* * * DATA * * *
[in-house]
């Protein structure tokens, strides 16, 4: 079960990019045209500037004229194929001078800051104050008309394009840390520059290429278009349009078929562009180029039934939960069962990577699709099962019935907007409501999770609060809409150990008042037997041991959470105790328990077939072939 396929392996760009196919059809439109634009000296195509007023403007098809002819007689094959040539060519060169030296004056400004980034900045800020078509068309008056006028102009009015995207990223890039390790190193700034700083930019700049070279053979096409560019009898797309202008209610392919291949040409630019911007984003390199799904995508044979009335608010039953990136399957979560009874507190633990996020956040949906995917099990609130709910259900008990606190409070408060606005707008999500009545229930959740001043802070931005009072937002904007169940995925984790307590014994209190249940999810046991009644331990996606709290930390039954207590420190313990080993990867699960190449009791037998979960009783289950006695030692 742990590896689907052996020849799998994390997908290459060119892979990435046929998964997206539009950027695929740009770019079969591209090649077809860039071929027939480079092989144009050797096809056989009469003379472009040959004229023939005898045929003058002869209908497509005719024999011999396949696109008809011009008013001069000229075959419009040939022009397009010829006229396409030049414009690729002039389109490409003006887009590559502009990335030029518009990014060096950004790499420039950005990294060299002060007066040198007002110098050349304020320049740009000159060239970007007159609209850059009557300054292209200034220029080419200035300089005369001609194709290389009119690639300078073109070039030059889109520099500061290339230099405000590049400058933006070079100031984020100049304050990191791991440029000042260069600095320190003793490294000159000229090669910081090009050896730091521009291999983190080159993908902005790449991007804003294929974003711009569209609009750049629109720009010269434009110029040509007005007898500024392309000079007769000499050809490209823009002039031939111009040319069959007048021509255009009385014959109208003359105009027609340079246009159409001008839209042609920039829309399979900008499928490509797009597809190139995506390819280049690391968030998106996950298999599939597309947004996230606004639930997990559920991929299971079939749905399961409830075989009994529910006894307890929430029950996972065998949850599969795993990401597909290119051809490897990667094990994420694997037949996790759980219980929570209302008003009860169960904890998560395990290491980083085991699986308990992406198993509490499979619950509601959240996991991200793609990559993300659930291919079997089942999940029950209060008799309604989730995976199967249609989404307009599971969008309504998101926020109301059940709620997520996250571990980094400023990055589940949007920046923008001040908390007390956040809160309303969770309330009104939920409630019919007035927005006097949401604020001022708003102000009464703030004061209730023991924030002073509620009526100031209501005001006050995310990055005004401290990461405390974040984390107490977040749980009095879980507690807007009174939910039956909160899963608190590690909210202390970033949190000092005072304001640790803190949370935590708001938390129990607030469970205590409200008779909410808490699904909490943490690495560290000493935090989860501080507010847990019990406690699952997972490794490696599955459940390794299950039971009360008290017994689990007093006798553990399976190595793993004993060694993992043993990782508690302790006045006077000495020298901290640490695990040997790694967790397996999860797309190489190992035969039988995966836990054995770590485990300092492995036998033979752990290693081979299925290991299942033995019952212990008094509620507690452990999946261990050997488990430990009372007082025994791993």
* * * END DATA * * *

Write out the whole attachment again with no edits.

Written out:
[in-house]
């Protein structure tokens, strides 16, 4: 079960990019045209500037004229194929001078800051104050008309394009840390520059290429278009349009078929562009180029039934939960069962990577699709099962019935907007409501999770609060809409150990008042037997041991959470105790328990077939072939 396929392996760009196919059809439109634009000296195509007023403007098809002819007689094959040539060519060169030296004056400004980034900045800020078509068309008056006028102009009015995207990223890039390790190193700034700083930019700049070279053979096409560019009898797309202008209610392919291949040409630019911007984003390199799904995508044979009335608010039953990136399957979560009874507190633990996020956040949906995917099990609130709910259900008990606190409070408060606005707008999500009545229930959740001043802070931005009072937002904007169940995925984790307590014994209190249940999810046991009644331990996606709290930390039954207590420190313990080993990867699960190449009791037998979960009783289950006695030692 742990590896689907052996020849799998994390997908290459060119892979990435046929998964997206539009950027695929740009770019079969591209090649077809860039071929027939480079092989144009050797096809056989009469003379472009040959004229023939005898045929003058002869209908497509005719024999011999396949696109008809011009008013001069000229075959419009040939022009397009010829006229396409030049414009690729002039389109490409003006887009590559502009990335030029518009990014060096950004790499420039950005990294060299002060007066040198007002110098050349304020320049740009000159060239970007007159609209850059009557300054292209200034220029080419200035300089005369001609194709290389009119690639300078073109070039030059889109520099500061290339230099405000590049400058933006070079100031984020100049304050990191791991440029000042260069600095320190003793490294000159000229090669910081090009050896730091521009291999983190080159993908902005790449991007804003294929974003711009569209609009750049629109720009010269434009110029040509007005007898500024392309000079007769000499050809490209823009002039031939111009040319069959007048021509255009009385014959109208003359105009027609340079246009159409001008839209042609920039829309399979900008499928490509797009597809190139995506390819280049690391968030998106996950298999599939597309947004996230606004639930997990559920991929299971079939749905399961409830075989009994529910006894307890929430029950996972065998949850599969795993990401597909290119051809490897990667094990994420694997037949996790759980219980929570209302008003009860169960904890998560395990290491980083085991699986308990992406198993509490499979619950509601959240996991991200793609990559993300659930291919079997089942999940029950209060008799309604989730995976199967249609989404307009599971969008309504998101926020109301059940709620997520996250571990980094400023990055589940949007920046923008001040908390007390956040809160309303969770309330009104939920409630019919007035927005006097949401604020001022708003102000009464703030004061209730023991924030002073509620009526100031209501005001006050995310990055005004401290990461405390974040984390107490977040749980009095879980507690807007009174939910039956909160899963608190590690909210202390970033949190000092005072304001640790803190949370935590708001938390129990607030469970205590409200008779909410808490699904909490943490690495560290000493935090989860501080507010847990019990406690699952997972490794490696599955459940390794299950039971009360008290017994689990007093006798553990399976190595793993004993060694993992043993990782508690302790006045006077000495020298901290640490695990040997790694967790397996999860797309190489190992035969039988995966836990054995770590485990300092492995036998033979752990290693081979299925290991299942033995019952212990008094509620507690452990999946261990050997488990430990009372007082025994791993």